Taele B.M.,National University of Lesotho |
MokhutSoane L.,Rural Electrification Unit |
Hapazari I.,National University of Lesotho
Renewable Energy | Year: 2012
Lesotho's energy balance is largely dominated by combustible renewable resources. However, the country is well endowed with hydropower resources for the development of both large and small-scale hydropower projects. There are several challenges that have to be addressed in order to reap the full benefits of this resource. Some of the main challenges are high capital investment costs on projects of this nature and heavy siltation of small reservoirs due to extensive soil erosion.Various studies countrywide have identified 22 sites, with a combined potential of more than 20 MW to be suitable for small hydropower development. Of these sites, 4 have been developed to operational from mid 1980's to early 1990's. The plants were designed as hybrid system with diesel generator sets. Three of those plants operate on a river run-off system.It has been a general practice that the plants run on diesel for most periods of the year, which render them more expensive to run. Currently, 2 of the plants are mothballed as a result of the costs and other operational problems frequently encountered. This paper gives an overview of the setbacks that inhibit the smooth operation of small hydropower plants in Lesotho. © 2012 Elsevier Ltd.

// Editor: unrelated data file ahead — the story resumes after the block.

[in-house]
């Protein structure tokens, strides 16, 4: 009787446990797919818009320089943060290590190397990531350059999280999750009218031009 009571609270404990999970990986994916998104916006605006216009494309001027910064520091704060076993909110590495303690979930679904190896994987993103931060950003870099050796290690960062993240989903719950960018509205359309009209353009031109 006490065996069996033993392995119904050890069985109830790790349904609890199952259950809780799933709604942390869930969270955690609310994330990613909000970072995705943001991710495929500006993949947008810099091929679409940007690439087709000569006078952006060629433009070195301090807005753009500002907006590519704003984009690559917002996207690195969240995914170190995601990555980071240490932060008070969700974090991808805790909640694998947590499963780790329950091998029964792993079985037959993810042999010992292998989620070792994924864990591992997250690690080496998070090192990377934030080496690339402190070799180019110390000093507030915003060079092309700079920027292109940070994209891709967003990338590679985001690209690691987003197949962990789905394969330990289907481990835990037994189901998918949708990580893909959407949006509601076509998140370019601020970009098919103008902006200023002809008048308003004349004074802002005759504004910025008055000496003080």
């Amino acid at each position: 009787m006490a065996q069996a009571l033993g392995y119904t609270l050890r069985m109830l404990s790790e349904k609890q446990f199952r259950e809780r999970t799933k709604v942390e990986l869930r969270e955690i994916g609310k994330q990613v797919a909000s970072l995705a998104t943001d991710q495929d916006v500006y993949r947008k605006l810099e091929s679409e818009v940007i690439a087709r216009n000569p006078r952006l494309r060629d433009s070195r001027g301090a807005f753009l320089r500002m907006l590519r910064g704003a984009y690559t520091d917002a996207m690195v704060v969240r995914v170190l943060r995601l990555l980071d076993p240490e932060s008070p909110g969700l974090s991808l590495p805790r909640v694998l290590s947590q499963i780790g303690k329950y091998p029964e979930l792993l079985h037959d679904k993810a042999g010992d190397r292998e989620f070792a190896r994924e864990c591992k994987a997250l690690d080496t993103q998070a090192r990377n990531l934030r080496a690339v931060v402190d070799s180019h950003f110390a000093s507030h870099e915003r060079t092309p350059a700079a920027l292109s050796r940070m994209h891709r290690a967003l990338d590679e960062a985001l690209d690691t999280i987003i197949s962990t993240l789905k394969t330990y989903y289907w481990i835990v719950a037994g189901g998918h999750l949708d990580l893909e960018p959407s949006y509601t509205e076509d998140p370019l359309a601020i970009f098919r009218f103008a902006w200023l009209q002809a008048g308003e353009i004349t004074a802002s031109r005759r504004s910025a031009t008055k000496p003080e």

Matoetoe M.C.,National University of Lesotho
Materials Science Forum | Year: 2010
Dye doped polymers (DCPs) has a wide application based on their optical and electrochemical properties. Dye sensitisation of conducting polymeric materials has gained a wide theoretical interest and practical application in sensors and solar cell technology. This review gives a broad summary on synthesis, the effect of the presence of dye in the polymer (properties, structure and conductivity), application in sensors and dye sensitised solar cells. Different sensing modes are also discussed as well as the effects of post polymer modification with dyes in sensors. In solar cells, the role of DCPs in light harvesting is summarised using examples. Finally, perspectives and the advantages of dye modification or sensitisation of polymers in sensors and solar cells are included. © (2010) Trans Tech Publications.
Raselimo M.,National University of Lesotho
International Research in Geographical and Environmental Education | Year: 2016